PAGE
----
I notice the max winds in the northwesterly jet across the UK last night were over 170 knots at a number of stations. Here’s the 300 hPa chart for western Europe (fig 1), and here are the special points from the Castor Bay ascent in more detail (fig 2). At 43,425 feet the wind there was blowing 174 knots (200 mph) from 290°, very high, but not exceptionally so. Don’t you just miss the Stornoway ascent?
The 165 cm of snow (65.1″) that’s fallen on Erie Pennsylvania during the last few days does put into perspective the recent snowfall we’ve seen in the UK so far in December 2017. Here’s the BBC news report on the snow emergency that’s going on there right now in Erie. The city of Erie does have a few advantages that we don’t often see in the UK during winter, and that’s copious amounts of very cold arctic air flowing directly from Arctic Canada, and being situated on the southern shores of Lake Erie in a howling northwesterly. These two things combine to produce a lake effect event and masses […]
Another very interesting satellite image today with a good part of eastern Dartmoor stuck up above the low stratus that’s been plaguing much of the country this week. The NOAA visible image (fig 1) shows the island of high moorland up as well over Devon as well as the warming effect of the W’SW foehn over the Welsh mountains, and the clear skies to the lee of the high ground. Not only that, but there’s also the continuation of ship plumes that were visible yesterday of SW Ireland, today they are a number over the Celtic Sea and Cardigan bay. Here’s the flow outlined by streamlines in the 14 UTC […]
I thought that I would download the latest Camborne ascent and see what all the fuss was with all the talk of warm air over the higher hills, but unfortunately the 12 UTC didn’t fly, so I had to make do with the one launched just before midnight (fig 1). So basically if you hiked your way up to the top of Yes Tor from Meldon reservoir just before midnight last night, there would be some good news and some bad news: The bad news is that you would probably be blown over by the southerly severe gale force nine that was blowing at the time. The good news […]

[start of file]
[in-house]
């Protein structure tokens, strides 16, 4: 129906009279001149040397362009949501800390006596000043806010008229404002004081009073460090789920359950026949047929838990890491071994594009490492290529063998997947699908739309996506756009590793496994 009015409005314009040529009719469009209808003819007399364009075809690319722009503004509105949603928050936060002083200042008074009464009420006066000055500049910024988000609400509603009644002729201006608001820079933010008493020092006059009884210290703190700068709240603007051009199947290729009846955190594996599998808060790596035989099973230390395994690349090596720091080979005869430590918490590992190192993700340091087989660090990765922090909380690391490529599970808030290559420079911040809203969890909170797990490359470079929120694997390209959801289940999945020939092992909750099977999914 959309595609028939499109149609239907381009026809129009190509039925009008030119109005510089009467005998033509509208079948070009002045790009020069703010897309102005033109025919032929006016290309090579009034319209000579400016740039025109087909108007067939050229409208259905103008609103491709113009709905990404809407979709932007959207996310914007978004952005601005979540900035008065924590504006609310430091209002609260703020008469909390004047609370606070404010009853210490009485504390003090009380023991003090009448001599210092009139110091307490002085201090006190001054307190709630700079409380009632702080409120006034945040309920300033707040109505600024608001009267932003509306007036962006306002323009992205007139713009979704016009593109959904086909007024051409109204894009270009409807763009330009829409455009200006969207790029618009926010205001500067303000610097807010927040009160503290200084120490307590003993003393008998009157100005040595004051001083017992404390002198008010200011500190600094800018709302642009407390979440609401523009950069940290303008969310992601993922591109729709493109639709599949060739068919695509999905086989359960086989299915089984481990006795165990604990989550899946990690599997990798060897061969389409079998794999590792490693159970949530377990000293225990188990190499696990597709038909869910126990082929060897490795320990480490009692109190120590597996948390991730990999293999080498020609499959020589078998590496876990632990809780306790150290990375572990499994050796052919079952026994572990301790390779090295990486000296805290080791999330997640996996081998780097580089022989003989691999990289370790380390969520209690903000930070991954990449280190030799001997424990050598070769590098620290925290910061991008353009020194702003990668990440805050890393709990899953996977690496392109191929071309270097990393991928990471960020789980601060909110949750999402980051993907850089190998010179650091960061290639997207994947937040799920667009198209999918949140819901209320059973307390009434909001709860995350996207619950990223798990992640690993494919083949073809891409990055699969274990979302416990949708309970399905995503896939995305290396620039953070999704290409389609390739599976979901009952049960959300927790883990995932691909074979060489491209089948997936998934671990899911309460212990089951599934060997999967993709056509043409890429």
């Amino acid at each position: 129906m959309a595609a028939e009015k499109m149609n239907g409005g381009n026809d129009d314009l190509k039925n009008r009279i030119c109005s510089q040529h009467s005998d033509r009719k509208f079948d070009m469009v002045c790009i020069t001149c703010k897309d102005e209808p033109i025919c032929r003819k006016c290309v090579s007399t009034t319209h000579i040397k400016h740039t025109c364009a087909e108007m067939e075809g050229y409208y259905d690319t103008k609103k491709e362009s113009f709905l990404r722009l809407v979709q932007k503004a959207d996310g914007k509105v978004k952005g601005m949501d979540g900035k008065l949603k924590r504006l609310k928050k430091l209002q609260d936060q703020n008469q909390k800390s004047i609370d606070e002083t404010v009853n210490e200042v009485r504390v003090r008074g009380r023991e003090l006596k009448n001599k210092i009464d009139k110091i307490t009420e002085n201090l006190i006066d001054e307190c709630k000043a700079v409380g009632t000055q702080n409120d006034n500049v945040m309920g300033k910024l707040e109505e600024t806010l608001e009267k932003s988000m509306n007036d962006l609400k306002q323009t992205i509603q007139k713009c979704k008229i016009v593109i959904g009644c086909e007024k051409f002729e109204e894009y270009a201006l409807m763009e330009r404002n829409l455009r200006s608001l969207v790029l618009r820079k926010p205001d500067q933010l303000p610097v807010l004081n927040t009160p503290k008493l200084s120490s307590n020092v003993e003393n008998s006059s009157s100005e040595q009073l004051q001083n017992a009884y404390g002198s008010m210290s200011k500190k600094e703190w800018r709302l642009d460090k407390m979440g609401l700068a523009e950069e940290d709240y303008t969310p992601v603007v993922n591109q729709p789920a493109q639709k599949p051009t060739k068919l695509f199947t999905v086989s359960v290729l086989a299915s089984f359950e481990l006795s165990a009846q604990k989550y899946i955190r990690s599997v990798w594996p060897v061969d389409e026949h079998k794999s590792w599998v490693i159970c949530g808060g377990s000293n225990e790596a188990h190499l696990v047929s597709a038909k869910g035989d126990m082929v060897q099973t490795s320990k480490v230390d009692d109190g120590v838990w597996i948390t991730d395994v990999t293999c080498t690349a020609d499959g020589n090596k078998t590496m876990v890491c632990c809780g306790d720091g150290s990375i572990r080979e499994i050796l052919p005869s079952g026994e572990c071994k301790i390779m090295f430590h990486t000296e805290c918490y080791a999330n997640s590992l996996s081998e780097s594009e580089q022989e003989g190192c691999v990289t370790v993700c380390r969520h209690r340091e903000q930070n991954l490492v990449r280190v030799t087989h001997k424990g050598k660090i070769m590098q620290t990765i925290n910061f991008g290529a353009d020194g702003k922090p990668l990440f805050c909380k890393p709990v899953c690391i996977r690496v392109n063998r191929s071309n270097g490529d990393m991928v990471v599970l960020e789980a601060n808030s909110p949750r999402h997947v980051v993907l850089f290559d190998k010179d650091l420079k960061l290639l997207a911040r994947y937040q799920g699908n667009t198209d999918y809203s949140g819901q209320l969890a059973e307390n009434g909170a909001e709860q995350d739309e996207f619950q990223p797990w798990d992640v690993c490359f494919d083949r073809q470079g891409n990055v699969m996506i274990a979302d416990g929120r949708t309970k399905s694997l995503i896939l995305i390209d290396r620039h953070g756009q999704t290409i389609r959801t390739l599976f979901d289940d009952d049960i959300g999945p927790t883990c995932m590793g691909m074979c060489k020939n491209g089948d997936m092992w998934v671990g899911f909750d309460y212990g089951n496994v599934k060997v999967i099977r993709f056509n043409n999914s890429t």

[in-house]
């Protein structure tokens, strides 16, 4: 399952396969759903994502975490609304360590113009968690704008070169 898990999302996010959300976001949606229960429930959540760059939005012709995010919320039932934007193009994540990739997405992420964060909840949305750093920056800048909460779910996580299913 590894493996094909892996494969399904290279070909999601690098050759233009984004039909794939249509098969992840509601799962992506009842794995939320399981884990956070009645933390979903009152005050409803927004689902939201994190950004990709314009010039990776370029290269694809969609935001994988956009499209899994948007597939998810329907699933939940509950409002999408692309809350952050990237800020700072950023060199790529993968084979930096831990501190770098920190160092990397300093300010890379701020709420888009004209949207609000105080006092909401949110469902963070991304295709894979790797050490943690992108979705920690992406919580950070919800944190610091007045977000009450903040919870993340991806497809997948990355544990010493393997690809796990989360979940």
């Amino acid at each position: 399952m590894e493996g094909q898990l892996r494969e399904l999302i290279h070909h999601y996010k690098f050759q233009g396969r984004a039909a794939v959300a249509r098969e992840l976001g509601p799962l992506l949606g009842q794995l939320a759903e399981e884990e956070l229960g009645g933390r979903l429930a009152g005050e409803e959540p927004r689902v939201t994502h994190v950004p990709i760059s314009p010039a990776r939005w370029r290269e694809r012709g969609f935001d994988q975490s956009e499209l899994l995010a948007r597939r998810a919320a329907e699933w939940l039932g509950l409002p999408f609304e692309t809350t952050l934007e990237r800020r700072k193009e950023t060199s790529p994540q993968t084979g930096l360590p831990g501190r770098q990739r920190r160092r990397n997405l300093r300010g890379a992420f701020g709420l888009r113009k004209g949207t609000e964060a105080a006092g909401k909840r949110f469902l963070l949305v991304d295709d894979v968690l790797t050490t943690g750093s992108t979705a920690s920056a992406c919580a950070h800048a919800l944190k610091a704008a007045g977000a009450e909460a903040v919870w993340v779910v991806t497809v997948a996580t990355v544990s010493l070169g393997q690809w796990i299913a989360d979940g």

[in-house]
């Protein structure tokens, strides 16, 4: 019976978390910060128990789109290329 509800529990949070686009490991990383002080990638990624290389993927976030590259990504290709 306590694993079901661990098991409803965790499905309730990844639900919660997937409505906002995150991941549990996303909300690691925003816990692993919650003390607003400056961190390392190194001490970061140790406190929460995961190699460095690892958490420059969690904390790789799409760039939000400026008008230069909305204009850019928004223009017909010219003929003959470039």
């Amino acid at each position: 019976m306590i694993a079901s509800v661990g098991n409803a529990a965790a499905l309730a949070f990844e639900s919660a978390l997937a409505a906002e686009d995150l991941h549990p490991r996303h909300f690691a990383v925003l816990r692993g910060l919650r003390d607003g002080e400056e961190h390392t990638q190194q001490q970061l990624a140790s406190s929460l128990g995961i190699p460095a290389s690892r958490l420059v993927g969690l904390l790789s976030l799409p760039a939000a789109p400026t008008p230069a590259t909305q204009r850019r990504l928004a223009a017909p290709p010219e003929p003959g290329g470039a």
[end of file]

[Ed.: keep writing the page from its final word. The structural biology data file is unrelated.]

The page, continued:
I was just looking at last night’s ascent from Watnall to gauge the size of the inversion that’s trapping the SC sheet beneath it across the eastern regions of the UK. The inversion is quite sharp, at 2,615 feet the temperature is just above freezing 0.3°C, but by the time you ascend to 2,841 feet it’s shot up to +6.8°C and the humidity as fallen to just 4% (fig 1). If the Pennines where a little bit higher they would stand clear of this particular inversion, and it would have been a lovely scene last night as the radiosonde balloon pushed through the inversion, with a lovely moonlit sea […]
A lovely sunny morning down here in Devon after a sharp overnight frost, the 18-06 minimum at Exeter Airport was -3.4°C. But I notice that the edge of the SC sheet has just taken Yeovilton out, and a few bits of cloud have appeared on the eastern horizon as I type, so the sunshine might not last the morning out. The SC sheet itself looks very uniform across the country, with a base of 3,000 feet and tops of around 5,000 feet if the Herstmonceux midnight ascent is anything to go by.
Yet another news item in the Guardian and other similar media outlets about more scientists doing some airy-fairy research this time into what role the jet stream plays in the winters of the UK and the eastern United States. Of course it’s only available to download and read from the Journal Nature Climate Change for the sum of $32. Why, if the research is so important does it cost so much, or cost anything for that matter? I know a couple of outfits that will buy it, and they are the Daily Mail and the Daily Express, and they’ll make good use of the research and build a story […]